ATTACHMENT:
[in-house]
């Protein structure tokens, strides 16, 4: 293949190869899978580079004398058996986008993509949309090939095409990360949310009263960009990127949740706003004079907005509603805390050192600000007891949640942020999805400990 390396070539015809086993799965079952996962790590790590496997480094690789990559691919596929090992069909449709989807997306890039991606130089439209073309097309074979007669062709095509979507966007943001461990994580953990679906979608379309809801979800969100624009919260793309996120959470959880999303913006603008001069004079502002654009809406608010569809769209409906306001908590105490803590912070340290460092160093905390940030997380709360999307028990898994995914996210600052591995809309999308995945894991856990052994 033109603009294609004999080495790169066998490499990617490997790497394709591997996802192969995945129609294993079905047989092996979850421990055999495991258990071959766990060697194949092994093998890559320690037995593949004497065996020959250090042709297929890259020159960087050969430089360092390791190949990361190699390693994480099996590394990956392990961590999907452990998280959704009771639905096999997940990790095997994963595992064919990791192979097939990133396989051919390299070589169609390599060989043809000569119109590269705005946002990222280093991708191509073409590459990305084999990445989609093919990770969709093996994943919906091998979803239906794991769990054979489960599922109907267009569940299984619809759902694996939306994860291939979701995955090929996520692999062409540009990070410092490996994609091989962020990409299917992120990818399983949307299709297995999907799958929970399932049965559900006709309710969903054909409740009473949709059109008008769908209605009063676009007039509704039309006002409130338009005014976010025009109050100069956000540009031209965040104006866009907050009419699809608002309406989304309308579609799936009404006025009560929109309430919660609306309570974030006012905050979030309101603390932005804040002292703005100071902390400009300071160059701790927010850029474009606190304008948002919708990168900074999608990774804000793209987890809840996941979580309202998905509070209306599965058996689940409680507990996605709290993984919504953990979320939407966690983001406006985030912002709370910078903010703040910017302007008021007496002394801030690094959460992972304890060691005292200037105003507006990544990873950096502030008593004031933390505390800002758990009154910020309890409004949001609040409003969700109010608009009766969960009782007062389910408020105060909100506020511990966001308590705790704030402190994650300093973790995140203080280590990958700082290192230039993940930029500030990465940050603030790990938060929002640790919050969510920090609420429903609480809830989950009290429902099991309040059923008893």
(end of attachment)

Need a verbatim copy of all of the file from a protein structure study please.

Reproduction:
[in-house]
């Protein structure tokens, strides 16, 4: 293949190869899978580079004398058996986008993509949309090939095409990360949310009263960009990127949740706003004079907005509603805390050192600000007891949640942020999805400990 390396070539015809086993799965079952996962790590790590496997480094690789990559691919596929090992069909449709989807997306890039991606130089439209073309097309074979007669062709095509979507966007943001461990994580953990679906979608379309809801979800969100624009919260793309996120959470959880999303913006603008001069004079502002654009809406608010569809769209409906306001908590105490803590912070340290460092160093905390940030997380709360999307028990898994995914996210600052591995809309999308995945894991856990052994 033109603009294609004999080495790169066998490499990617490997790497394709591997996802192969995945129609294993079905047989092996979850421990055999495991258990071959766990060697194949092994093998890559320690037995593949004497065996020959250090042709297929890259020159960087050969430089360092390791190949990361190699390693994480099996590394990956392990961590999907452990998280959704009771639905096999997940990790095997994963595992064919990791192979097939990133396989051919390299070589169609390599060989043809000569119109590269705005946002990222280093991708191509073409590459990305084999990445989609093919990770969709093996994943919906091998979803239906794991769990054979489960599922109907267009569940299984619809759902694996939306994860291939979701995955090929996520692999062409540009990070410092490996994609091989962020990409299917992120990818399983949307299709297995999907799958929970399932049965559900006709309710969903054909409740009473949709059109008008769908209605009063676009007039509704039309006002409130338009005014976010025009109050100069956000540009031209965040104006866009907050009419699809608002309406989304309308579609799936009404006025009560929109309430919660609306309570974030006012905050979030309101603390932005804040002292703005100071902390400009300071160059701790927010850029474009606190304008948002919708990168900074999608990774804000793209987890809840996941979580309202998905509070209306599965058996689940409680507990996605709290993984919504953990979320939407966690983001406006985030912002709370910078903010703040910017302007008021007496002394801030690094959460992972304890060691005292200037105003507006990544990873950096502030008593004031933390505390800002758990009154910020309890409004949001609040409003969700109010608009009766969960009782007062389910408020105060909100506020511990966001308590705790704030402190994650300093973790995140203080280590990958700082290192230039993940930029500030990465940050603030790990938060929002640790919050969510920090609420429903609480809830989950009290429902099991309040059923008893």